Yami Traditional Fishing Boats

I. Traditional Dwellings

The traditional living and activity area of the Yami included a main house, a workhouse and a free-standing veranda. The main house is semi-subterranean, meaning that the entrance is below ground. This has the benefit of protection against strong winds. Before the foundation is laid, a drainage system is constructed to prevent flooding in heavy rain. The materials used in traditional dwellings include wood, stone, thatch, rattan, bamboo and reeds, etc. Different types of wood were used in different parts of the dwelling, and there were strict practices regarding the collection of timber. For example, when a tree was cut, it had to fall in an eastward or southward direction. The main post and thatch for the roof could only be obtained on an auspicious day and a pig had to be slaughtered as an offering to bless the home.

II. Traditional Fishing Boats

Yami traditional fishing boats are not made from a single tree trunk or log, and thus are not canoes. They are made from multiple planks shaped with an ax. These planks are joined together with wooden dowels and rattan. Once the boat is finished, patterns are carved and the boat is painted red, white and black. Chicken feather decorations adorn the bow and stern. There are three main patterns that appear on the hull of the boat:

  • Human figure: This represents the legend of the earliest Yami male, and also symbolizes heroism. 
  • Eye of the boat: There are a certain number of concentric circles. Around the edges of the circles are triangles. Altogether, they represent the sun’s rays radiating in all directions. This pattern was considered to ward off evil spirits and prevent accidents and disasters while at sea.
  • Waves: These are representations of the ocean waves.

Traditionally, the Yami used natural materials to paint their boats. The red color came from the red soil of Lanyu (Orchid Island), while white paint was created from the ash of burnt shells. Coal ash from pots was used to make black paint. These materials are not easy to obtain and process. Thus, nowadays ready-made paint has mostly replaced them. Only the boats for which a launching ceremony is planned can be carved with the above patterns and associated rites performed.

The shape of the fishing boat remains the same regardless of its size. It is difficult to distinguish the bow from the stern as both feature steep, upward arcs. This design allows for quick, sharp turns, while maintaining stability. If the boat does capsize, it will float on the surface of the water and can be easily positioned upright.


III. Men’s Clothing and Accessories

The traditional clothing of Yami males consists of a short, collarless vest and loincloth. The vest was decorated with horizontal stripes in white and black or blue. It is interesting to note that it was taboo for clothing to have an odd number of black or blue stripes. Therefore, patterns of 8, 10 or 12 stripes are most commonly seen. However, a small number of males will defy this taboo and wear vests with 11 or 13 stripes. During a funeral for a blood relative, women will wear their upper garments inside out, while men will usually place a large piece of cloth, reverse side out, on their head to signify that they are in mourning.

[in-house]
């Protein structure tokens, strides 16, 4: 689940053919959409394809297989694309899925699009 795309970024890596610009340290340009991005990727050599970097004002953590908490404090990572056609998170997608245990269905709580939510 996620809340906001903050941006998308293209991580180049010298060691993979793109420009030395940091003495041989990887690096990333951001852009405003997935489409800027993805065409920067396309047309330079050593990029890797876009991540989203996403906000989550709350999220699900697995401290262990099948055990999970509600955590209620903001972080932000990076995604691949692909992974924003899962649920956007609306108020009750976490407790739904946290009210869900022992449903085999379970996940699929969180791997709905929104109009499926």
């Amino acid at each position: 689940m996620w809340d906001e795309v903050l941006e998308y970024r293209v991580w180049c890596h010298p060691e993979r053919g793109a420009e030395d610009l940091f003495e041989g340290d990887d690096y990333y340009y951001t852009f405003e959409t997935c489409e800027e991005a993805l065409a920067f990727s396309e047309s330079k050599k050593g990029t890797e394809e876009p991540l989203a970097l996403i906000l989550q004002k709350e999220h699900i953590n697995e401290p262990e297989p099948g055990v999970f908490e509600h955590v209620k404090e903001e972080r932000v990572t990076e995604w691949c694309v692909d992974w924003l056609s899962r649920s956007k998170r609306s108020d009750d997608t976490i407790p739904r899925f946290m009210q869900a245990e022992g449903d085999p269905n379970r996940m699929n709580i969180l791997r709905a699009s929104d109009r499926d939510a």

On formal occasions, in addition to the vest and loincloth, males will carry a long knife. Other accessories include a conical silver helmet, chest ornaments with flattened gold pieces or wood pieces, and silver bracelets.

IV. Flying Fish

The Yami divide the year into three seasons. The first is called rayon in the Yami language and is flying fish season. This is equivalent to spring and lasts from February to May. The next is teyteyka which means the end of the season in which flying fish can be caught on the surface of the ocean and is equivalent to summer, lasting from June to October. The third is amyan which refers to the season of waiting for the flying fish to return. This is equivalent to winter and lasts from November to January. During rayon (the flying fish season), the males of the tribe catch fish for ceremonial use. During the remaining two seasons, the fish that are caught are not used in any ceremonies. According to the season, there are differences in the type of fish that are caught and the procedures and methods for cooking them. Many of the ceremonies of the Yami are based on the teachings of the legendary “black-winged flying fish king”.

V. Boat Launching Ceremony

Yami traditional fishing boats display carved geometric patterns and patterns that are not carved. For boats with carved patterns, the boat owner (usually a skilled boat builder) will hold a large launching ceremony during the summer following completion of the boat building process, which is carried out in front of his home. Boats that do not possess carved patterns are usually built in winter inside boathouses along the shore and are launched without a ceremony. To build a traditional fishing boat with carved patterns may require three years of preparation. For example, in the month following the end of flying fish season, the boat owner raises pigs and goats and prepares new paddies for cultivation.

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Text and images are provided by National Museum of Natural Science (The Digital Museum of Nature & Culture)